What Was the Real Alice in Wonderland Like? Her Great-Grandson is Fascinated

I have lived with Alice all my life - she was my great-grandmother. She was in the house I grew up in the form books, painting, letters and photographs.

The fascination with Alice in Wonderland never seems to cease. Since the publication of the books in 1860 the little girl Alice Liddell and the stories she badgered Charles Dodgson, a.k.a Lewis Carroll, to tell her have obsessed filmmakers, artists, writers, financiers and so many millions of others. Even in her own life she was photographed by the famous Julia Margaret Cameron and painted by William Richmond.

In the last 18 months alone Alice in Wonderland has received the Tim Burton treatment, there have been two ballets and this month exhibition Alice in Wonderland through the Visual Arts opened at the Tate Liverpool. She is a free spirit who has been appropriated as a heroine to every kind of cause. Kokoschka and Max Ernst painted Alice surrounded by the horrors of the Second World War. To them she was an independent and single-minded figure in a crazy world. Surrealists like Dali loved her because they identified with Carroll's fascination for the extraordinary behind formal outward appearances. Adrian Piper's 1966 Alice down the rabbit Hole is an acid trip. So many historical figures are worshipped as sexual stereotypes - brave men, soldiers, rebels, and their female carers but Alice is a rare idol. She could be male or female.

I have lived with Alice all my life - she was my great-grandmother. She was in the house I grew up in the form books, painting, letters and photographs. She died in 1934 when my mother was two and ever since, although my mother can't really remember her, she has patiently attended a variety of functions and answered questions - some very learned, some very eccentric - to do with her grandmother.

As a child I never read Alice but this would be in common with many other children. Many have commented that the book is for the child in adults. It is, of course, an honour and gives me an interesting dimension to other people that Alice was my antecedent. So the question that interests me is why Alice Liddell, rather than all the other children Carroll photographed?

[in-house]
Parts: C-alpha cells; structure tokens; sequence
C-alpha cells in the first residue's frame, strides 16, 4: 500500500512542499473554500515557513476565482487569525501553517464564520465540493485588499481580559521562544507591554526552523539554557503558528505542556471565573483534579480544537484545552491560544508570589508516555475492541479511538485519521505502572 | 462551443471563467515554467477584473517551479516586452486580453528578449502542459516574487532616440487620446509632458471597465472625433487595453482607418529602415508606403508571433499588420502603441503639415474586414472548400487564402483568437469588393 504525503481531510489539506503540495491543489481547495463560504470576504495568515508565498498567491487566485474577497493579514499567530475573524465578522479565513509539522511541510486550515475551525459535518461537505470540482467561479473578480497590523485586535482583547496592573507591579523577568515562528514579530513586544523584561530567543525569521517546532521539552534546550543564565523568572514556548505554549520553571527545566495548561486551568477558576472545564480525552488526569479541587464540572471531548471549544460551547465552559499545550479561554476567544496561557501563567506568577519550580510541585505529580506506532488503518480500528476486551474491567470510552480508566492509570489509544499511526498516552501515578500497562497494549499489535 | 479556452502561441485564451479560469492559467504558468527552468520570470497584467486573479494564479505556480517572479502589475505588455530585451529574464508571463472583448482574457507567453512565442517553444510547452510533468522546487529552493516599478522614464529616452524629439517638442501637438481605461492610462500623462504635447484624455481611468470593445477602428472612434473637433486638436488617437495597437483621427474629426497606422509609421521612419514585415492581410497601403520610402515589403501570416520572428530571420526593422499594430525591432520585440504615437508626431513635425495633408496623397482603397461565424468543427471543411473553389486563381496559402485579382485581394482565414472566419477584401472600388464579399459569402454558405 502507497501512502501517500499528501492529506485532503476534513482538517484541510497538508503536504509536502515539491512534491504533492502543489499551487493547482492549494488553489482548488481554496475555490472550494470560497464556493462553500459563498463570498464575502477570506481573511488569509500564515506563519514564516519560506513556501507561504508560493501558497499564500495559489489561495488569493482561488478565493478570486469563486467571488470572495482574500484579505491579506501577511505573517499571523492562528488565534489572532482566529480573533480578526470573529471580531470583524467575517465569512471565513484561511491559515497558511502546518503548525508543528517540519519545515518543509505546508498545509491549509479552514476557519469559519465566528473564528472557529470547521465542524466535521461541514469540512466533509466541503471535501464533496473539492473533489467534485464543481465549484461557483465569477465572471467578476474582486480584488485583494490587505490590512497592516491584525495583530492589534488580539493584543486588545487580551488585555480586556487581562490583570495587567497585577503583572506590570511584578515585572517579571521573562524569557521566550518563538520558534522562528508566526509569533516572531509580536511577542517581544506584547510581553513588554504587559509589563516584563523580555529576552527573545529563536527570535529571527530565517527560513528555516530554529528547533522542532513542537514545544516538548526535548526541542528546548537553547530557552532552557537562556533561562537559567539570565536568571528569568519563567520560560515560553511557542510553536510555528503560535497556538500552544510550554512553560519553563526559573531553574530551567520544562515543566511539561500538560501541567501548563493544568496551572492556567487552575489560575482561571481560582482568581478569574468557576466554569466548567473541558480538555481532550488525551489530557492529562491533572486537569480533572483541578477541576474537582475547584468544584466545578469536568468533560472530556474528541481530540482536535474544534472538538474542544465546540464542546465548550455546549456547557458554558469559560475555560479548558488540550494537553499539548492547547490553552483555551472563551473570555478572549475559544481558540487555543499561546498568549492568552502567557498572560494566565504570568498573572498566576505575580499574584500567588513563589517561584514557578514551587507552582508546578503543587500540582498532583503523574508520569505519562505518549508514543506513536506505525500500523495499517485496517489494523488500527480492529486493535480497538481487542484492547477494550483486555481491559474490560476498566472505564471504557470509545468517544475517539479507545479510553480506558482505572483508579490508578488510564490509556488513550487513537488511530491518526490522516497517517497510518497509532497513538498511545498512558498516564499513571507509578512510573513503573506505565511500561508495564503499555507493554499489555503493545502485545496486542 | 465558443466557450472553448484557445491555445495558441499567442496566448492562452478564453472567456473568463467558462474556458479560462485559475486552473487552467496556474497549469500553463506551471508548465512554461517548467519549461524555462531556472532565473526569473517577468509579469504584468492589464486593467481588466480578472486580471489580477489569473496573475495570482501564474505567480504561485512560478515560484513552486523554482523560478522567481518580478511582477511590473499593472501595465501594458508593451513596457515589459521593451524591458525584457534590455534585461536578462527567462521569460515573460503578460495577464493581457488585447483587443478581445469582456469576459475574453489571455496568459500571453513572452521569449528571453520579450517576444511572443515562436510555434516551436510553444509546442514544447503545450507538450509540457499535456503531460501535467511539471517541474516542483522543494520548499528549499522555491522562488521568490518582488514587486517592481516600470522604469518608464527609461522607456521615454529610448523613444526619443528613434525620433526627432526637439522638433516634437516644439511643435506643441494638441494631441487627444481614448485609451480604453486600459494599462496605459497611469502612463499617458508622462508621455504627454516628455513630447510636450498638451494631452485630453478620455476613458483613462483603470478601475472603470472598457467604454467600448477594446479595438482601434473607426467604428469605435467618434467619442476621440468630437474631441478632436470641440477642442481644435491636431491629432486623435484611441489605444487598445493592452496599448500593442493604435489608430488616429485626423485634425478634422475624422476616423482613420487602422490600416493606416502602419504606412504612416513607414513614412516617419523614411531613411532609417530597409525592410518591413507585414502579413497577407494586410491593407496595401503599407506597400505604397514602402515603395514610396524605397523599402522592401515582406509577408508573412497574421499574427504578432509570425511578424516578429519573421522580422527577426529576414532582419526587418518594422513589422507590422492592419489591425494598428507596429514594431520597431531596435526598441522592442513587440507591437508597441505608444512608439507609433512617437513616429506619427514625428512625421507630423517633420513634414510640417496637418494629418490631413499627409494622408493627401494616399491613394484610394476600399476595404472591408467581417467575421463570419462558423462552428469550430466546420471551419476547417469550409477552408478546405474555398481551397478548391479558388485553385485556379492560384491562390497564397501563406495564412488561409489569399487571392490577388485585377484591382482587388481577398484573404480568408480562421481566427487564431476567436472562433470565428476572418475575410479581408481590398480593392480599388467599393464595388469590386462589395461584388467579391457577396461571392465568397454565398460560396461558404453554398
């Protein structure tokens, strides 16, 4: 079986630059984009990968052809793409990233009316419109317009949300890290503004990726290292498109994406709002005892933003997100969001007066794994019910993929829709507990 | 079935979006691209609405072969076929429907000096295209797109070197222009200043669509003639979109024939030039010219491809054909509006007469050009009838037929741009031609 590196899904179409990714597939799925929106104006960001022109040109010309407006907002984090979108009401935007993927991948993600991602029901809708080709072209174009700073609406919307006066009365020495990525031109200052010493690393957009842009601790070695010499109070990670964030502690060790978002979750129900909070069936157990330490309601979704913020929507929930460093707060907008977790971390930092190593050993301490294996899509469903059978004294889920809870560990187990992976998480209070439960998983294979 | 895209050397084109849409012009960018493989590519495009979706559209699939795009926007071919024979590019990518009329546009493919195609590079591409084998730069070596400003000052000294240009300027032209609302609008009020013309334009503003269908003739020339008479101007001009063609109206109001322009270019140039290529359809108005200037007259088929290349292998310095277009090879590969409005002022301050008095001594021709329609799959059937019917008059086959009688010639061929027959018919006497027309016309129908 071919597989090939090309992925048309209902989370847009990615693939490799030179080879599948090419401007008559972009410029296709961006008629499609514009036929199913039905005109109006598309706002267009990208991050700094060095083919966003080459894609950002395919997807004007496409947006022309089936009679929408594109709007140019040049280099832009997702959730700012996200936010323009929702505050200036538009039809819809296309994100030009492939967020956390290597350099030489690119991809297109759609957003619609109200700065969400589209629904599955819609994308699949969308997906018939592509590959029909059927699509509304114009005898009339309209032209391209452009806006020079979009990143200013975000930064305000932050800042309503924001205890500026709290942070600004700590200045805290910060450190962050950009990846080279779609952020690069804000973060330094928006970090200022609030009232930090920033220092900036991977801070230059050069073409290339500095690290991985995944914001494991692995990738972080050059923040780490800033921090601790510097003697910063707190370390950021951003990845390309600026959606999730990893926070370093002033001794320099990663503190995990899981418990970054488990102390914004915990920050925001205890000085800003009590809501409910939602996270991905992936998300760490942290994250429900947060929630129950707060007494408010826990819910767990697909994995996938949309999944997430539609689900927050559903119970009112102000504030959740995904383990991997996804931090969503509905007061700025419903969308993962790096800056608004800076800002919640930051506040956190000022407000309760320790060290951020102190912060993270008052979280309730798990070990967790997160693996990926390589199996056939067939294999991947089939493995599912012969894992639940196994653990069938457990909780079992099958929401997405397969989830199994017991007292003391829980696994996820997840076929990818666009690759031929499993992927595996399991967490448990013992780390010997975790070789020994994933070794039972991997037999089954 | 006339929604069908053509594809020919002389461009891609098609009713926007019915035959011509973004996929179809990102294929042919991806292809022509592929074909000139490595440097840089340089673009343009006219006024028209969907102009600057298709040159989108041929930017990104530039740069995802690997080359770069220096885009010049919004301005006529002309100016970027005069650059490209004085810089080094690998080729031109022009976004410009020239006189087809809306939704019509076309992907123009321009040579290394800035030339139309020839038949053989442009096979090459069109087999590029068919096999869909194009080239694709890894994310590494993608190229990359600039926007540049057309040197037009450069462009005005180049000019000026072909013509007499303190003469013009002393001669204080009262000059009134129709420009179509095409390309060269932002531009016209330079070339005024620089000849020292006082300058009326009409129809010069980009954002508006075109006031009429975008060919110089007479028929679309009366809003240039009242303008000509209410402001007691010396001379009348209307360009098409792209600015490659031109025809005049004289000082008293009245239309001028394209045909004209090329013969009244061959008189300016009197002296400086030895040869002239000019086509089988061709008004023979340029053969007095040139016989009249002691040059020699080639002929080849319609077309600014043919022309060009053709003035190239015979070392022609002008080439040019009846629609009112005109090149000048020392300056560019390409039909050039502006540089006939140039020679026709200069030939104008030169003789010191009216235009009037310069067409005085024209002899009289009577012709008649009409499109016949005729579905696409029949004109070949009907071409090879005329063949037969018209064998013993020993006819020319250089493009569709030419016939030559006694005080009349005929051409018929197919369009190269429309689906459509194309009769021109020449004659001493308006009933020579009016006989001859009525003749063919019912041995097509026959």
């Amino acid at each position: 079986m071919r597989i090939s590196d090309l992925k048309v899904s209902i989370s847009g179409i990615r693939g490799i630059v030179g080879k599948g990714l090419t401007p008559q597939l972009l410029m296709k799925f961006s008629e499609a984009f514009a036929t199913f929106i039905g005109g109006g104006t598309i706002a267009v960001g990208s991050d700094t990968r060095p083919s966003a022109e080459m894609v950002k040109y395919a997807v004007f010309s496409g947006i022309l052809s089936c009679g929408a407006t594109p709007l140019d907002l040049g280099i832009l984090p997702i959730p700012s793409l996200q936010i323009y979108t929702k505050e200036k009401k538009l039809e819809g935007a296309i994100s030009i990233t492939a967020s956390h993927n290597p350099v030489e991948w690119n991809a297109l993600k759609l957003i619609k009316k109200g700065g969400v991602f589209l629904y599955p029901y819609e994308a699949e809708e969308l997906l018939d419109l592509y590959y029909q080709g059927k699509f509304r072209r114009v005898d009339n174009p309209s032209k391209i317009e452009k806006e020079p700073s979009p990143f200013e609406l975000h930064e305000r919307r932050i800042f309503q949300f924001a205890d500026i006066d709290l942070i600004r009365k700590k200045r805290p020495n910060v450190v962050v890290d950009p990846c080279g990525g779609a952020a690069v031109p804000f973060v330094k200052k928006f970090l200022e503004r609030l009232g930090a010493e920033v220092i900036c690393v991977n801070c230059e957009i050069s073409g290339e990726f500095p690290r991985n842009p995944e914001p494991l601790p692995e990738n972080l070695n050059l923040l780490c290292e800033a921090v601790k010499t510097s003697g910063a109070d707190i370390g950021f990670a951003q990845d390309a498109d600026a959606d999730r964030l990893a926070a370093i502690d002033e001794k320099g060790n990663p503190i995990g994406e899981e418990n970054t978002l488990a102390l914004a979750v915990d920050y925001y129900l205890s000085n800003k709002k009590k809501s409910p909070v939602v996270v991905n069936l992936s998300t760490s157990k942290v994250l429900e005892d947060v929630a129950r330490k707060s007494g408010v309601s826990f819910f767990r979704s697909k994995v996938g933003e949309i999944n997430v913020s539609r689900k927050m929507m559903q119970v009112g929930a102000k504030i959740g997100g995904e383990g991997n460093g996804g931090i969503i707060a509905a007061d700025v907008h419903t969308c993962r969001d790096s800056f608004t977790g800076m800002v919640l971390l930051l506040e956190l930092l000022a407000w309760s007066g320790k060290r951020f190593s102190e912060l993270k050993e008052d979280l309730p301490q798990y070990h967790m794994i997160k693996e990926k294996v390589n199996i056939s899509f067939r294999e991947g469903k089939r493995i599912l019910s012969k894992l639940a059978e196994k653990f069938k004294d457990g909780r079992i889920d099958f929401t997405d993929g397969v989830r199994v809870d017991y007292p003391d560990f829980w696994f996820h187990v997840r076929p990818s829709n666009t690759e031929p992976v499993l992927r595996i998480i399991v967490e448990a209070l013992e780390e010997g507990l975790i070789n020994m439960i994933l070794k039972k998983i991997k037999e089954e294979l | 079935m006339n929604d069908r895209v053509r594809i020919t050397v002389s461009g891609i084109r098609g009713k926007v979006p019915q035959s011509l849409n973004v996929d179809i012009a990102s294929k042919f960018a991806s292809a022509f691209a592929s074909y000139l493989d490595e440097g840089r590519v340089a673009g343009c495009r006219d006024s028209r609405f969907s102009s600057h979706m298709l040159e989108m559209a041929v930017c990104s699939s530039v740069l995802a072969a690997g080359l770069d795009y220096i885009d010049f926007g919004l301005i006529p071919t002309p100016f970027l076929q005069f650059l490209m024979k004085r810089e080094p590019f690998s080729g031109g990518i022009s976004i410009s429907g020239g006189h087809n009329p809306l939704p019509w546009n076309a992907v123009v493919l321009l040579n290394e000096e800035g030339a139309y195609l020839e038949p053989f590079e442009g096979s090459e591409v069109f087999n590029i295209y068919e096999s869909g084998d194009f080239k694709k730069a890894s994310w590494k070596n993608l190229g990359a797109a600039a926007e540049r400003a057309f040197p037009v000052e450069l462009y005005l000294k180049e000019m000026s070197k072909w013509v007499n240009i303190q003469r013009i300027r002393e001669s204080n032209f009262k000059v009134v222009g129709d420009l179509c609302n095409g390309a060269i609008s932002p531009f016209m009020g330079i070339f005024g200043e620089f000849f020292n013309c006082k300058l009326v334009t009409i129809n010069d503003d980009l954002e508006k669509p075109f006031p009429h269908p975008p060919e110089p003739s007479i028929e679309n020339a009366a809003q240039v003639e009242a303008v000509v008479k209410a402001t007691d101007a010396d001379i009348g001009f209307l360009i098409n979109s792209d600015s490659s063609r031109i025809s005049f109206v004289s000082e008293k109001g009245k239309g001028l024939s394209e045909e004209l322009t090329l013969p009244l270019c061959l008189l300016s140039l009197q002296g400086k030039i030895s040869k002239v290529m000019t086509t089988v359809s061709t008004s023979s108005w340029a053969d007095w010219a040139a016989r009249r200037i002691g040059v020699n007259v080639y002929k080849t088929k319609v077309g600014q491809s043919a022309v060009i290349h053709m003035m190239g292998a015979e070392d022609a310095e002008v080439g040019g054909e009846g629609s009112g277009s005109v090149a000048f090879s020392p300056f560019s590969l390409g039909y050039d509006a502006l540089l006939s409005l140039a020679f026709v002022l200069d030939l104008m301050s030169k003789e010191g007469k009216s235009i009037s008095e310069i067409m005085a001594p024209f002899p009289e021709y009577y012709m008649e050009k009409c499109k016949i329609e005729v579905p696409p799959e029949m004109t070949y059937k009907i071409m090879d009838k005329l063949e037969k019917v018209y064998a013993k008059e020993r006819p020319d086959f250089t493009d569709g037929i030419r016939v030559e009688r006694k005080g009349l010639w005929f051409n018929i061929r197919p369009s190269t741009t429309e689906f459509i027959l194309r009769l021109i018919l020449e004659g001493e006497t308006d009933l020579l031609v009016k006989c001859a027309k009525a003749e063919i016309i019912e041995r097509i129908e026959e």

It has been passed down through my family that Alice was the most persistent, pestering Dodgson to write down the stories he told her. Probably too she influenced the way the story unravelled too, we all know young children do direct stories told to them. She has been the only muse ever to have been awarded a University doctorate from Columbia New York.

Edward Wakeling, the world's greatest expert on Lewis Carroll, explains a child had to be quite resilient as Carroll's approach to his young friends was to tease them. Alice gave as good as she got. Her two sisters were more reluctant to participate. Alice was precocious and energetic but at the same time would patiently sit for photographs for hours, loving the attention, whereas her sisters Edith and Lorina felt uncomfortable in front of the lens.

Was she the subject of paedophilic attention? Wakeling says of all the many photos Carroll took only very few were of little girls. He insists that he was not obsessed by the prepubescent female. No evidence of improper relationship of a sexual nature exists. Letters were destroyed by Alice's mother between Carroll and Alice but possibly because, like any geniuses, he was probably weird and annoying. This does not necessarily add up to being a paedophile.

Alice married into a rich Northern industrial family and lived a life very different to her childhood. She brought up three sons in a country house in the New Forest, two of whom were killed in The First World War. Her husband was a hunting, shooting and fishing type. But maybe her withdrawal from the literary world of her childhood saved her. Unlike the Llewellyn Davies boys - the inspiration for the Peter Pan story - or Christopher Robin she managed to escape from the shadow of her literary counterpart.

Alice in Wonderland Through the Visual Arts is on at Tate Liverpool until 29th January 2012 www.tate.org/liverpool

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